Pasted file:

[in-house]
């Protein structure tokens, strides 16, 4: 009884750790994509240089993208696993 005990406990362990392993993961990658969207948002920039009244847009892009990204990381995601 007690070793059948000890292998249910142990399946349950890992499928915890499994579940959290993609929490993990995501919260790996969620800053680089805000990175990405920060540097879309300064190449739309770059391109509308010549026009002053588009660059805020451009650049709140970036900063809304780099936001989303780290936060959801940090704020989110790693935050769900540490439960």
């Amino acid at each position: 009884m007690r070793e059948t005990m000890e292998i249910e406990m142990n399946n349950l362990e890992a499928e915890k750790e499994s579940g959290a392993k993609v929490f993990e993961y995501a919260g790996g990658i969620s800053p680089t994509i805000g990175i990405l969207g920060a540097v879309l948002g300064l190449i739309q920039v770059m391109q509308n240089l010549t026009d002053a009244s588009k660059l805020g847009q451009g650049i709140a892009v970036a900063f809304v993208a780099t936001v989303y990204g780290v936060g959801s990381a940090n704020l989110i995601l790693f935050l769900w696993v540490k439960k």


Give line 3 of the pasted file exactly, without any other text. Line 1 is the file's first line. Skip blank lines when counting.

């Amino acid at each position: 009884m007690r070793e059948t005990m000890e292998i249910e406990m142990n399946n349950l362990e890992a499928e915890k750790e499994s579940g959290a392993k993609v929490f993990e993961y995501a919260g790996g990658i969620s800053p680089t994509i805000g990175i990405l969207g920060a540097v879309l948002g300064l190449i739309q920039v770059m391109q509308n240089l010549t026009d002053a009244s588009k660059l805020g847009q451009g650049i709140a892009v970036a900063f809304v993208a780099t936001v989303y990204g780290v936060g959801s990381a940090n704020l989110i995601l790693f935050l769900w696993v540490k439960k």